I like to use solid colors in different blend modes, apply a black mask, and later a paint layer to do things manually with my own alphas and brushes.

On top of this, I added different weathering layers, especially dust and sun bleach to ground the wood in reality. Desaturation came in as part of this, adding extra readability.

For the metal I started with a clean color, making sure it felt like the metal I was trying to reproduce. Then I kept adding small scratches and grunge maps as glossiness only. On top of this I added a bit of bump in different ranges, always hand-masking parts so the result wasn’t uniform and generic.

Once I was happy with the base, I added layers of different types of patina and scratched black paint. Again, nothing magical, solid colors but well masked. It was important to enrich these layers as much as possible, so I particularly used greens, browns and even some purple tones.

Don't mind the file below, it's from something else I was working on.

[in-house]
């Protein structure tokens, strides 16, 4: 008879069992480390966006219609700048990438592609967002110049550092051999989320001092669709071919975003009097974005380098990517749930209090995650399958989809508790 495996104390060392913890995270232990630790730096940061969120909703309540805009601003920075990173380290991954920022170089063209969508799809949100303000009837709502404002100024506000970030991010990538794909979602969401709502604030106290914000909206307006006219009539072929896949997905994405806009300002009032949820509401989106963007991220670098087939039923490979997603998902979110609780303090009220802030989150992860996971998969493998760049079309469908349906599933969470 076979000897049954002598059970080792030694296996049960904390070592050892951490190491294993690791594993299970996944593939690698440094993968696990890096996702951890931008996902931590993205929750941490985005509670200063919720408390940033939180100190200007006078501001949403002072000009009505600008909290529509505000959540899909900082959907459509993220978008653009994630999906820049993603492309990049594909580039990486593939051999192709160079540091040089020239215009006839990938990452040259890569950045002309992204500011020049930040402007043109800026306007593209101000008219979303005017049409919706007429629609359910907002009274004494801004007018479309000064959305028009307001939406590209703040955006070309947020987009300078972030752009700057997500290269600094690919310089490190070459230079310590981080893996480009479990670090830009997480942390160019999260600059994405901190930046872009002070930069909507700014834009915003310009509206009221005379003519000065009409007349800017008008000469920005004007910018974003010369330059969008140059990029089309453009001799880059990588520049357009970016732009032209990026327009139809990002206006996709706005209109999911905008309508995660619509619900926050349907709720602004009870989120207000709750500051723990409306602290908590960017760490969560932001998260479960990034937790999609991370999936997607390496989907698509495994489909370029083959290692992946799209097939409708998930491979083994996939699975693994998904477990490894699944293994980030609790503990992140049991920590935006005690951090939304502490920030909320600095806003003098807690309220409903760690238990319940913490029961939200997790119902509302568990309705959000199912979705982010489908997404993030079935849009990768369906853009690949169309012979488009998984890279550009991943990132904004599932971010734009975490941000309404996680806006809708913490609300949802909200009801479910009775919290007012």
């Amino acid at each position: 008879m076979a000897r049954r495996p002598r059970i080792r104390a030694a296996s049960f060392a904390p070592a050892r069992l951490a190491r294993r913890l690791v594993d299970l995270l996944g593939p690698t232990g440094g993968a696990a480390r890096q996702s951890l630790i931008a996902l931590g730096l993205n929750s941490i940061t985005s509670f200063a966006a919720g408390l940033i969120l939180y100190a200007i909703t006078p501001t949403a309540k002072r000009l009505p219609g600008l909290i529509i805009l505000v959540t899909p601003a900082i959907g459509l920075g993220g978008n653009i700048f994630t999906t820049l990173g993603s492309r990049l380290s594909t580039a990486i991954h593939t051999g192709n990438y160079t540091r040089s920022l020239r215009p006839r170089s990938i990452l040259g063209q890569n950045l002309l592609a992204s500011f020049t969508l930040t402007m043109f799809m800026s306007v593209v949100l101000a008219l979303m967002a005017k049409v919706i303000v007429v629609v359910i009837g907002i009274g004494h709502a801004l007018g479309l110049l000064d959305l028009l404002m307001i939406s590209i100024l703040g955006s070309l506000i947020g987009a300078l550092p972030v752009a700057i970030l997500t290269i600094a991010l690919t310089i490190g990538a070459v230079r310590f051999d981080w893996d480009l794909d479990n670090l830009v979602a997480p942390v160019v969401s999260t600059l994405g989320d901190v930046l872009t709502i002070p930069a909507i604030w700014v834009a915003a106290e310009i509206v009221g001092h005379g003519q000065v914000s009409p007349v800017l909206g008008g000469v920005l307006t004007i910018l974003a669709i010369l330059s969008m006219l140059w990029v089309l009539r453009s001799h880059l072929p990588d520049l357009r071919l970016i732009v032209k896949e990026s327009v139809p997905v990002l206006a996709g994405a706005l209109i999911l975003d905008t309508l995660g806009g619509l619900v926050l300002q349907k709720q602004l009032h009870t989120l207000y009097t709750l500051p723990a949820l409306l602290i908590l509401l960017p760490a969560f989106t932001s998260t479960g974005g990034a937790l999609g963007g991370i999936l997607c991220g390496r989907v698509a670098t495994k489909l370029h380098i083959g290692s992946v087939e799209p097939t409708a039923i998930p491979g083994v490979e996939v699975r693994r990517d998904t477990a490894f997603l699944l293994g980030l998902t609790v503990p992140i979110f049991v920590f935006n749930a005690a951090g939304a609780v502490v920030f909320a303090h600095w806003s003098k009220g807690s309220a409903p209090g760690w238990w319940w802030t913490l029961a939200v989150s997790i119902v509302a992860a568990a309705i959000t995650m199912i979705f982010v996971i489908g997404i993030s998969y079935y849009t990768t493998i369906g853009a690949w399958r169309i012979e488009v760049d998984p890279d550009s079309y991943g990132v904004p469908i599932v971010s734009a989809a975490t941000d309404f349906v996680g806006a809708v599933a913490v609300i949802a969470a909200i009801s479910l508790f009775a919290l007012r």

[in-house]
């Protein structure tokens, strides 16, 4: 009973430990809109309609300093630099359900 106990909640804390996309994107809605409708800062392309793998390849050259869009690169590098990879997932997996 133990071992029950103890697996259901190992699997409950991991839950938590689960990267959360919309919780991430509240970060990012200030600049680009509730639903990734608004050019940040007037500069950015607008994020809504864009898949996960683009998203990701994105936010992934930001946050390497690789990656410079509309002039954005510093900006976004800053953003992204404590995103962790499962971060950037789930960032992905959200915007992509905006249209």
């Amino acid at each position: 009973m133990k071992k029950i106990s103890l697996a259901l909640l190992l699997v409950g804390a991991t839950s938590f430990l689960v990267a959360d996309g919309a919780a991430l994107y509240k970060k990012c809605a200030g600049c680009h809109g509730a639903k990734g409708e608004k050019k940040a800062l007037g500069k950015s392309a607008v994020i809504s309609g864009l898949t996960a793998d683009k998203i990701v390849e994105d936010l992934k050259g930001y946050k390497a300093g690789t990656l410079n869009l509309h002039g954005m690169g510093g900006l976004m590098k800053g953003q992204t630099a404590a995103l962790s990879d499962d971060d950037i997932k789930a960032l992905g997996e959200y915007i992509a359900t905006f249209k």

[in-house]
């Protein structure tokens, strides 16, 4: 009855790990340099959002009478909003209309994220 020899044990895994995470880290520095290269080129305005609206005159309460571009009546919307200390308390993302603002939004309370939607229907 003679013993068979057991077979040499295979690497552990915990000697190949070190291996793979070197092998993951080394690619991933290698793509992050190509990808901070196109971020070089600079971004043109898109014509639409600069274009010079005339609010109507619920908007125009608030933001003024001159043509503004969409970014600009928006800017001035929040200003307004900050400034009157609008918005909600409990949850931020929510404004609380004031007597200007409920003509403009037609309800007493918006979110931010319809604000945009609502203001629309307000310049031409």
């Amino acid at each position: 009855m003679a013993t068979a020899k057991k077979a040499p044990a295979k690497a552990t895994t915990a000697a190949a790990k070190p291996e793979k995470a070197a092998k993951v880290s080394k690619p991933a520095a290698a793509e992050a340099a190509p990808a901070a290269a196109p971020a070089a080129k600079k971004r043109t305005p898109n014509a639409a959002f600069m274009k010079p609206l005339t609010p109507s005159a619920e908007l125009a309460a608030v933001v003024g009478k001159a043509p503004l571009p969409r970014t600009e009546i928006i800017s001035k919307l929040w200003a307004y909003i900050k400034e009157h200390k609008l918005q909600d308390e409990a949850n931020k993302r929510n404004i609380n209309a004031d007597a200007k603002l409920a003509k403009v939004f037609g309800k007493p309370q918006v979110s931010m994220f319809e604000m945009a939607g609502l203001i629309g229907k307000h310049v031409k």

In order to represent the more beaten areas of the metal, I added a layer for edges and peaks, slightly reducing reflectivity and changing the albedo a bit.

As before, weathering came on top of everything in order to merge it all together.

The base of the model is just a simple black plastic, with some sand. I tried to integrate both together through some fine spreading and alphas. I decided to add some kelp so to give it an interesting note, which wouldn’t be too distracting.